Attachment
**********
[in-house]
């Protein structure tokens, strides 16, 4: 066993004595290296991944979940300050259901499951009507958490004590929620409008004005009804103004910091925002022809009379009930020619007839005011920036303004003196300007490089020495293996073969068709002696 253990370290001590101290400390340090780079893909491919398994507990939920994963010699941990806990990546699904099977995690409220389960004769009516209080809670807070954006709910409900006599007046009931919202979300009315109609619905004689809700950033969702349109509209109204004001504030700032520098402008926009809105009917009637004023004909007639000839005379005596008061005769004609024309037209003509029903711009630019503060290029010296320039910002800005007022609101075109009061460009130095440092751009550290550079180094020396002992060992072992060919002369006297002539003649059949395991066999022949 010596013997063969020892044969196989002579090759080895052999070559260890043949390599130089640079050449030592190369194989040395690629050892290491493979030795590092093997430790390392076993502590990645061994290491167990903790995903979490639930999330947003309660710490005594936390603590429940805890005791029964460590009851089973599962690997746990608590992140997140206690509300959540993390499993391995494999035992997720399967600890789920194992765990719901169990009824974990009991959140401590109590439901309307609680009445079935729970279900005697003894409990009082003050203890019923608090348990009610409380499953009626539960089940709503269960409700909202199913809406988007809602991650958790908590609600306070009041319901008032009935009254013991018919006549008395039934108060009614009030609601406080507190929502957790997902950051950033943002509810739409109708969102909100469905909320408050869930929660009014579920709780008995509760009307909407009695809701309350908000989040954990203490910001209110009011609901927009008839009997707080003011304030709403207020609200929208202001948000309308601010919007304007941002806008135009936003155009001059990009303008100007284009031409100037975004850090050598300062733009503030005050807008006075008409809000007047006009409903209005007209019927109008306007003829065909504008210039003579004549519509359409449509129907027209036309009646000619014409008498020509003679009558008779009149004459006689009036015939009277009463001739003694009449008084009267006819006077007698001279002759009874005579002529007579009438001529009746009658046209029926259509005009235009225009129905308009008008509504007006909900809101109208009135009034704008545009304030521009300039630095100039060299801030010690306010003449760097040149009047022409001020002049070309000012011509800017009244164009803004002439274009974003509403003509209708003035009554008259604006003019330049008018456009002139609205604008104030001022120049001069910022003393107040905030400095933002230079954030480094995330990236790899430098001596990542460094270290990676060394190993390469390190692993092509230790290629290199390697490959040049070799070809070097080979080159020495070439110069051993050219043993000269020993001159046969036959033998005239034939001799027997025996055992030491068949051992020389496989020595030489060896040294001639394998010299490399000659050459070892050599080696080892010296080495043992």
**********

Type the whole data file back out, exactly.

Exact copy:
[in-house]
């Protein structure tokens, strides 16, 4: 066993004595290296991944979940300050259901499951009507958490004590929620409008004005009804103004910091925002022809009379009930020619007839005011920036303004003196300007490089020495293996073969068709002696 253990370290001590101290400390340090780079893909491919398994507990939920994963010699941990806990990546699904099977995690409220389960004769009516209080809670807070954006709910409900006599007046009931919202979300009315109609619905004689809700950033969702349109509209109204004001504030700032520098402008926009809105009917009637004023004909007639000839005379005596008061005769004609024309037209003509029903711009630019503060290029010296320039910002800005007022609101075109009061460009130095440092751009550290550079180094020396002992060992072992060919002369006297002539003649059949395991066999022949 010596013997063969020892044969196989002579090759080895052999070559260890043949390599130089640079050449030592190369194989040395690629050892290491493979030795590092093997430790390392076993502590990645061994290491167990903790995903979490639930999330947003309660710490005594936390603590429940805890005791029964460590009851089973599962690997746990608590992140997140206690509300959540993390499993391995494999035992997720399967600890789920194992765990719901169990009824974990009991959140401590109590439901309307609680009445079935729970279900005697003894409990009082003050203890019923608090348990009610409380499953009626539960089940709503269960409700909202199913809406988007809602991650958790908590609600306070009041319901008032009935009254013991018919006549008395039934108060009614009030609601406080507190929502957790997902950051950033943002509810739409109708969102909100469905909320408050869930929660009014579920709780008995509760009307909407009695809701309350908000989040954990203490910001209110009011609901927009008839009997707080003011304030709403207020609200929208202001948000309308601010919007304007941002806008135009936003155009001059990009303008100007284009031409100037975004850090050598300062733009503030005050807008006075008409809000007047006009409903209005007209019927109008306007003829065909504008210039003579004549519509359409449509129907027209036309009646000619014409008498020509003679009558008779009149004459006689009036015939009277009463001739003694009449008084009267006819006077007698001279002759009874005579002529007579009438001529009746009658046209029926259509005009235009225009129905308009008008509504007006909900809101109208009135009034704008545009304030521009300039630095100039060299801030010690306010003449760097040149009047022409001020002049070309000012011509800017009244164009803004002439274009974003509403003509209708003035009554008259604006003019330049008018456009002139609205604008104030001022120049001069910022003393107040905030400095933002230079954030480094995330990236790899430098001596990542460094270290990676060394190993390469390190692993092509230790290629290199390697490959040049070799070809070097080979080159020495070439110069051993050219043993000269020993001159046969036959033998005239034939001799027997025996055992030491068949051992020389496989020595030489060896040294001639394998010299490399000659050459070892050599080696080892010296080495043992």